Insurance Affects ICU Survival Rate In U.S.: Study
Intensive care patients who did not have health insurance were 21 percent more likely to die than insured patients, U.S. researchers reported on Monday.Their study of intensive care units or ICUs in Pennsylvania adds to arguments that a lack of health insurance can be deadly. Health insurance reform legislation signed into law last March aims to sharply reduce the numbers of Americans — currently around 15 percent of the population — who do not have health insurance.

“Our findings suggest that ICU patients without insurance have a higher risk of death and receive less intense treatment in the ICU,” Dr. Sarah Lyon of the University of Pennsylvania, who led the study, said in a statement.

“Expanding and standardizing health care coverage through health care reform may improve outcomes in critically ill patients,” she added.

Her team looked at data from all 166,995 adult patients under age 65 admitted to Pennsylvania ICUs from 2005 to 2006.

About two-thirds had private insurance, 28 percent had Medicaid, the state-federal health insurance plan for the poor, and 3.8 percent had no insurance.

The uninsured patients were 21 percent more likely to die within 30 days than patients with private insurance, the researchers told a meeting in New Orleans of the American Thoracic Society.

“We still do not understand all the reasons for differences in survival between the insured and uninsured,” Lyon said.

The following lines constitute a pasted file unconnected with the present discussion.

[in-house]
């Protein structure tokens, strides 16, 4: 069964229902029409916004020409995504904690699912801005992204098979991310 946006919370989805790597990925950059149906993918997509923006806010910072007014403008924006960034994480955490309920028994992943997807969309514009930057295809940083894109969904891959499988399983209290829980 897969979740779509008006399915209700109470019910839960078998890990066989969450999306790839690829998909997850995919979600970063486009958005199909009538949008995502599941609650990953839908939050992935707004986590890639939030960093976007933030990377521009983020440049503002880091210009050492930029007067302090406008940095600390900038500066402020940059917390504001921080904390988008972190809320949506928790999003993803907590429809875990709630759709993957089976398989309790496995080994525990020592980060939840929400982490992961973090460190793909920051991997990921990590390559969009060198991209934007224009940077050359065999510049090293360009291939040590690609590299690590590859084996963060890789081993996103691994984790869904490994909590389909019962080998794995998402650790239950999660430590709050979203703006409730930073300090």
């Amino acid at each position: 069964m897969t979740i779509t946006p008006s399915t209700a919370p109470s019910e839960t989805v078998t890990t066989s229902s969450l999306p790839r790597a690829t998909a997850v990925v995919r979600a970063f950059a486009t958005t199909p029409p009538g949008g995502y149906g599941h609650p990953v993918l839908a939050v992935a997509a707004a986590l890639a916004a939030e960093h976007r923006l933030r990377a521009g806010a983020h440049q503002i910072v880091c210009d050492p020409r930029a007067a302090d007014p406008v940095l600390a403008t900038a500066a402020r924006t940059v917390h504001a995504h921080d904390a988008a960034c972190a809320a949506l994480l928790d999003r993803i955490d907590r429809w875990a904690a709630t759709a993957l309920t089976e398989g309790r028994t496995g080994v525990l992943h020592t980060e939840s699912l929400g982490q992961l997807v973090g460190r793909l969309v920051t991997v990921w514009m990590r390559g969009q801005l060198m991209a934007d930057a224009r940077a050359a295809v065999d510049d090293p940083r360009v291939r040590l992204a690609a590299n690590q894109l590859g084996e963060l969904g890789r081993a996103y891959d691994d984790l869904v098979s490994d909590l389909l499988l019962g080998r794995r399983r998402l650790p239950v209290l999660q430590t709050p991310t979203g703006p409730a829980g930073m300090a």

“Critically ill patients without insurance may arrive to the hospital in more advanced stages of illness, perhaps in ways we could not control for in our study. Patients without insurance may also have different preferences for intensity of care at the end of life, and may not wish to be kept alive on life support as long as patients with insurance.”

But there could be another reason, she said.

“Another, more concerning explanation is that physicians and hospitals treat patients without insurance differently than those with insurance. More work is needed before we can say with certainty that treatment biases caused these results.”

The uninsured patients did not go to poorer-quality hospitals, she said. The disparities persisted across even the same hospitals.

About 46.3 million people in the United States lacked coverage in 2008, the U.S. Census Bureau reports, up from 45.7 million in 2007. About 30 to 32 million people are expected to gain health insurance under the new legislation.

In September, Harvard Medical School researchers reported that nearly 45,000 people die in the United States each year because they lack health insurance.